Bin Laden even had specific ideas for how to
maximize the coverage: reaching out to the Arabic satellite channel
Al-Jazeera to "cooperate with them by answering any questions" and
sending printed, audio, and video materials to CBS or other American
news channels "that can be close to being unbiased."
Laden, according to the documents released by West Point's Combating
Terrorism Center, was also trying to persuade his putative followers in
countries such as Pakistan and Somalia to avoid strikes killing
significant numbers of other Muslims, describing such attacks as sins
that risked al-Qaida's standing in the Arab and Muslim worlds.
ask every emir in the regions to be extremely keen and focused on
controlling the military work ... we could have reached the target without
injuring the Muslims," bin Laden wrote in May 2010. "Making these
mistakes is a great issue; needless to say, the greatness of the Muslim
blood violation in addition to the damage impacting the jihad."
senior Qaida figures called for ceasing attacks on Christian targets in
the Middle East, arguing that they reduced potential sources of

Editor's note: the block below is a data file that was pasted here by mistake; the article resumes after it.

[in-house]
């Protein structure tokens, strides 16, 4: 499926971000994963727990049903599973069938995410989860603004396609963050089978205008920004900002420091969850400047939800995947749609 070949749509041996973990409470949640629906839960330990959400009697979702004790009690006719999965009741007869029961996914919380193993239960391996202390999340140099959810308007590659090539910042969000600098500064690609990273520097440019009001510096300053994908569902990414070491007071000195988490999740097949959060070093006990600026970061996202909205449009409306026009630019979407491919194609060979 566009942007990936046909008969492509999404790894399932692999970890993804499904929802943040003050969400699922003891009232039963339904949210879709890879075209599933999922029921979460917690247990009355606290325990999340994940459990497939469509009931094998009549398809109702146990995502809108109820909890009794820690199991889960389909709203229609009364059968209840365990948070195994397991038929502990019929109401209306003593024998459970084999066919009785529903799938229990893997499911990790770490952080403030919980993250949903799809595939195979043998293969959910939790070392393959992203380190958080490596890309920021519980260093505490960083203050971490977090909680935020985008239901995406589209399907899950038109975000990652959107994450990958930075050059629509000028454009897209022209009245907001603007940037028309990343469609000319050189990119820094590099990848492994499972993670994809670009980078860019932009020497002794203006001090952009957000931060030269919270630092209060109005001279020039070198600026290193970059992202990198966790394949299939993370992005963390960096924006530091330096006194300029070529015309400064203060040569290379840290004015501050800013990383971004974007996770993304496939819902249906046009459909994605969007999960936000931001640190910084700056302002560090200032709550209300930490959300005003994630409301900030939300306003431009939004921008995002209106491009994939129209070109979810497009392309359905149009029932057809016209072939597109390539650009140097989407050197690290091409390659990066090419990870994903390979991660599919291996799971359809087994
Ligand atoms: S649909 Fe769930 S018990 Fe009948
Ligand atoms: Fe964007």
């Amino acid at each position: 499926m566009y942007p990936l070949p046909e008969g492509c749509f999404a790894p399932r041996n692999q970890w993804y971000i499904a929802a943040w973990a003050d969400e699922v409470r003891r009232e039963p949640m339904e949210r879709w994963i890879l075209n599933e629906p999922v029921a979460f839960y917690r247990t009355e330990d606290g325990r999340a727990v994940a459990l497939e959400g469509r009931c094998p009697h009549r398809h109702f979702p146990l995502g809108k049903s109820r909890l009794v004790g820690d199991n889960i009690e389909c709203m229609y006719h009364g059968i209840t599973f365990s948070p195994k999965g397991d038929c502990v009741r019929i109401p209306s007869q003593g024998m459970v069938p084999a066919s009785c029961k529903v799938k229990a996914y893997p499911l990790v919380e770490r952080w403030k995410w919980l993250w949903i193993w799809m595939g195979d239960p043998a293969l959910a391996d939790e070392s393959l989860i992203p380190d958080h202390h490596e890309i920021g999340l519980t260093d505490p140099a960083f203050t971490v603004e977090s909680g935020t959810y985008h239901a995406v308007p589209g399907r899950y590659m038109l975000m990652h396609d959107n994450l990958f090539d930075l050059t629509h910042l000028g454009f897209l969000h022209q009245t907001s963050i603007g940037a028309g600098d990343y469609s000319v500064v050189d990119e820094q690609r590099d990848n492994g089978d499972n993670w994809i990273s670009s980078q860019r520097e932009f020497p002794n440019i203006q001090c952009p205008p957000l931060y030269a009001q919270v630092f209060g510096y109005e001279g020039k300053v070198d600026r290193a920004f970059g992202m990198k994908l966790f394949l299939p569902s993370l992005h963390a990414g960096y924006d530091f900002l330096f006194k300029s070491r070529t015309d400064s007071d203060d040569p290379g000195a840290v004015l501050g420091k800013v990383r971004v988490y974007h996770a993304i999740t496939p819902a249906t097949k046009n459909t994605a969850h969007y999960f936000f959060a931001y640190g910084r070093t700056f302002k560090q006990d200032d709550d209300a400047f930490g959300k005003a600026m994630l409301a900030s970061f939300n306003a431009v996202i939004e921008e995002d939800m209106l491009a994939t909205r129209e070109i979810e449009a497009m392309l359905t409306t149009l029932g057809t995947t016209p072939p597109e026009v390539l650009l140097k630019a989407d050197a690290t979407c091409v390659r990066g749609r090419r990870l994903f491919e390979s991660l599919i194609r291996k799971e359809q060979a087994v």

converts and political supporters.
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"The Catholics are a fertile
ground for call of God and to persuade them about the just cause of the
mujahedeen," al-Qaida's American-born spokesman Adam Gadahn wrote in a
January 2011 document. "But the attacks on Christians in Iraq ... does not
help us to convey that message."
The new documents arrive in the
middle of a growing political firestorm over bin Laden's killing, with
the Obama administration releasing campaign videos trumpeting his
decision to order the high-risk raid into Pakistan and Republicans
accusing the White House of politicizing the raid.
the papers paint a more complex picture of bin Laden than that in the
public domain since the successful May 2011 assault by Navy SEALs.
documents leave little doubt about bin Laden's bloodthirsty ambitions.
He urges his followers to strike American targets in South Africa and
South Korea, which he believed to be less defended than those in
Afghanistan and Iraq. He also speaks wistfully of assassinating
President Obama and current CIA Director David Petraeus, writing that a
President Biden would be "totally unprepared for that post, which will
lead the U.S. into a crisis." American officials have consistently said
there are no indications those aspirations ever reached the planning
Still, the documents released on Thursday don't appear to
substantiate the administration's early claims that bin Laden exercised
operational control over much of al-Qaida's activities. Last summer, for
instance, an unnamed U.S. official claiming to have been briefed on the
documents told The New York Times that bin Laden "continued to
plot and plan, to come up with ideas about targets, and to communicate
those ideas to other senior Qaida leaders.''